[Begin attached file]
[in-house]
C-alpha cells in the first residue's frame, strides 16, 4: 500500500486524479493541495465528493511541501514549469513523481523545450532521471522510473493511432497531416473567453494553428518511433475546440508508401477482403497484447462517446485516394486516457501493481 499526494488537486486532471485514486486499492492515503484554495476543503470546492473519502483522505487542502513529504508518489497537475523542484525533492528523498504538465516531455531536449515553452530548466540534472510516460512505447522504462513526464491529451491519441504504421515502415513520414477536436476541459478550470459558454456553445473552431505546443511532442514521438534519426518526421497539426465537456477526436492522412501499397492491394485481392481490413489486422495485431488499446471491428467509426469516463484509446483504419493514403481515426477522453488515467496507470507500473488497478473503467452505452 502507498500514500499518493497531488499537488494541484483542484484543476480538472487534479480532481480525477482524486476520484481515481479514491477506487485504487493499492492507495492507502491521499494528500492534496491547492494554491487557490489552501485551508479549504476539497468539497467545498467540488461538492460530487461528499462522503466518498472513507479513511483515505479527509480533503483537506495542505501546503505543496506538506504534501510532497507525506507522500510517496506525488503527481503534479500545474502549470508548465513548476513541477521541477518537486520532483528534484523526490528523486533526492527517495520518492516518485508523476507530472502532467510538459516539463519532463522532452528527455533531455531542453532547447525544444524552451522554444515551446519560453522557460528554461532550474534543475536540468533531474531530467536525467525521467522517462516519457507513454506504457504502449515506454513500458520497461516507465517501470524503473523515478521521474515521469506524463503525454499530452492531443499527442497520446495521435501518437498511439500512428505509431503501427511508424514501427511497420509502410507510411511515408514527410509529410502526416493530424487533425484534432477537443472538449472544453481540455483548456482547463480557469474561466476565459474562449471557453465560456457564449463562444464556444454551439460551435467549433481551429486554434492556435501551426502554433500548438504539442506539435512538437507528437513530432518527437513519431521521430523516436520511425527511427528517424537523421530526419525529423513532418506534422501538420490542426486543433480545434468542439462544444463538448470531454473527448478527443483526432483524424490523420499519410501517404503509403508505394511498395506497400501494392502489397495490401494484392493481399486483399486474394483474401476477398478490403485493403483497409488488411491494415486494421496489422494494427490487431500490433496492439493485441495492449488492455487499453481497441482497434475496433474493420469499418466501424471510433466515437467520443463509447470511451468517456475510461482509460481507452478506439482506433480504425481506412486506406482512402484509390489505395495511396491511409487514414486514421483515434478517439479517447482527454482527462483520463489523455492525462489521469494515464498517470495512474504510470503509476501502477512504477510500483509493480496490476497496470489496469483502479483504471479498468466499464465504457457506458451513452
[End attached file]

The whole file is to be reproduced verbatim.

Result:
[in-house]
C-alpha cells in the first residue's frame, strides 16, 4: 500500500486524479493541495465528493511541501514549469513523481523545450532521471522510473493511432497531416473567453494553428518511433475546440508508401477482403497484447462517446485516394486516457501493481 499526494488537486486532471485514486486499492492515503484554495476543503470546492473519502483522505487542502513529504508518489497537475523542484525533492528523498504538465516531455531536449515553452530548466540534472510516460512505447522504462513526464491529451491519441504504421515502415513520414477536436476541459478550470459558454456553445473552431505546443511532442514521438534519426518526421497539426465537456477526436492522412501499397492491394485481392481490413489486422495485431488499446471491428467509426469516463484509446483504419493514403481515426477522453488515467496507470507500473488497478473503467452505452 502507498500514500499518493497531488499537488494541484483542484484543476480538472487534479480532481480525477482524486476520484481515481479514491477506487485504487493499492492507495492507502491521499494528500492534496491547492494554491487557490489552501485551508479549504476539497468539497467545498467540488461538492460530487461528499462522503466518498472513507479513511483515505479527509480533503483537506495542505501546503505543496506538506504534501510532497507525506507522500510517496506525488503527481503534479500545474502549470508548465513548476513541477521541477518537486520532483528534484523526490528523486533526492527517495520518492516518485508523476507530472502532467510538459516539463519532463522532452528527455533531455531542453532547447525544444524552451522554444515551446519560453522557460528554461532550474534543475536540468533531474531530467536525467525521467522517462516519457507513454506504457504502449515506454513500458520497461516507465517501470524503473523515478521521474515521469506524463503525454499530452492531443499527442497520446495521435501518437498511439500512428505509431503501427511508424514501427511497420509502410507510411511515408514527410509529410502526416493530424487533425484534432477537443472538449472544453481540455483548456482547463480557469474561466476565459474562449471557453465560456457564449463562444464556444454551439460551435467549433481551429486554434492556435501551426502554433500548438504539442506539435512538437507528437513530432518527437513519431521521430523516436520511425527511427528517424537523421530526419525529423513532418506534422501538420490542426486543433480545434468542439462544444463538448470531454473527448478527443483526432483524424490523420499519410501517404503509403508505394511498395506497400501494392502489397495490401494484392493481399486483399486474394483474401476477398478490403485493403483497409488488411491494415486494421496489422494494427490487431500490433496492439493485441495492449488492455487499453481497441482497434475496433474493420469499418466501424471510433466515437467520443463509447470511451468517456475510461482509460481507452478506439482506433480504425481506412486506406482512402484509390489505395495511396491511409487514414486514421483515434478517439479517447482527454482527462483520463489523455492525462489521469494515464498517470495512474504510470503509476501502477512504477510500483509493480496490476497496470489496469483502479483504471479498468466499464465504457457506458451513452